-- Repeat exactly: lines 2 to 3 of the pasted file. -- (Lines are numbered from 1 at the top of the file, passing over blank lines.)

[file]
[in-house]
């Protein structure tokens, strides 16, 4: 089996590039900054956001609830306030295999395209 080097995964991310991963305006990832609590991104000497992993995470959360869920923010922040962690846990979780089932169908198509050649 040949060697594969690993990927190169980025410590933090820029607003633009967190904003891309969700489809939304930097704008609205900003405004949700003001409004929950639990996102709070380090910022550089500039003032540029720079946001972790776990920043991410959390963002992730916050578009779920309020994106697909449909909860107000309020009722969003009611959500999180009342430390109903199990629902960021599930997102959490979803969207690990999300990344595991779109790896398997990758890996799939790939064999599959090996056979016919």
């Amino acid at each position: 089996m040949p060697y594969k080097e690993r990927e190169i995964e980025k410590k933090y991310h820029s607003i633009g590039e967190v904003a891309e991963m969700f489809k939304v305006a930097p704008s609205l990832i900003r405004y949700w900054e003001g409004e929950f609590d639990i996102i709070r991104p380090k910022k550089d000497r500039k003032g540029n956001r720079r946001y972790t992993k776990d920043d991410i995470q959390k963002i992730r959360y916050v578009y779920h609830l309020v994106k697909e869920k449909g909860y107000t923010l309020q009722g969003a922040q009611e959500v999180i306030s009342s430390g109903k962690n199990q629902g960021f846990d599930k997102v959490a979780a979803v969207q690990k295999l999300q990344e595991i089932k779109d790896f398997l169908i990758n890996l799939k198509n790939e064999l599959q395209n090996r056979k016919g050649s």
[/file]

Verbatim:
């Protein structure tokens, strides 16, 4: 089996590039900054956001609830306030295999395209 080097995964991310991963305006990832609590991104000497992993995470959360869920923010922040962690846990979780089932169908198509050649 040949060697594969690993990927190169980025410590933090820029607003633009967190904003891309969700489809939304930097704008609205900003405004949700003001409004929950639990996102709070380090910022550089500039003032540029720079946001972790776990920043991410959390963002992730916050578009779920309020994106697909449909909860107000309020009722969003009611959500999180009342430390109903199990629902960021599930997102959490979803969207690990999300990344595991779109790896398997990758890996799939790939064999599959090996056979016919």
């Amino acid at each position: 089996m040949p060697y594969k080097e690993r990927e190169i995964e980025k410590k933090y991310h820029s607003i633009g590039e967190v904003a891309e991963m969700f489809k939304v305006a930097p704008s609205l990832i900003r405004y949700w900054e003001g409004e929950f609590d639990i996102i709070r991104p380090k910022k550089d000497r500039k003032g540029n956001r720079r946001y972790t992993k776990d920043d991410i995470q959390k963002i992730r959360y916050v578009y779920h609830l309020v994106k697909e869920k449909g909860y107000t923010l309020q009722g969003a922040q009611e959500v999180i306030s009342s430390g109903k962690n199990q629902g960021f846990d599930k997102v959490a979780a979803v969207q690990k295999l999300q990344e595991i089932k779109d790896f398997l169908i990758n890996l799939k198509n790939e064999l599959q395209n090996r056979k016919g050649s």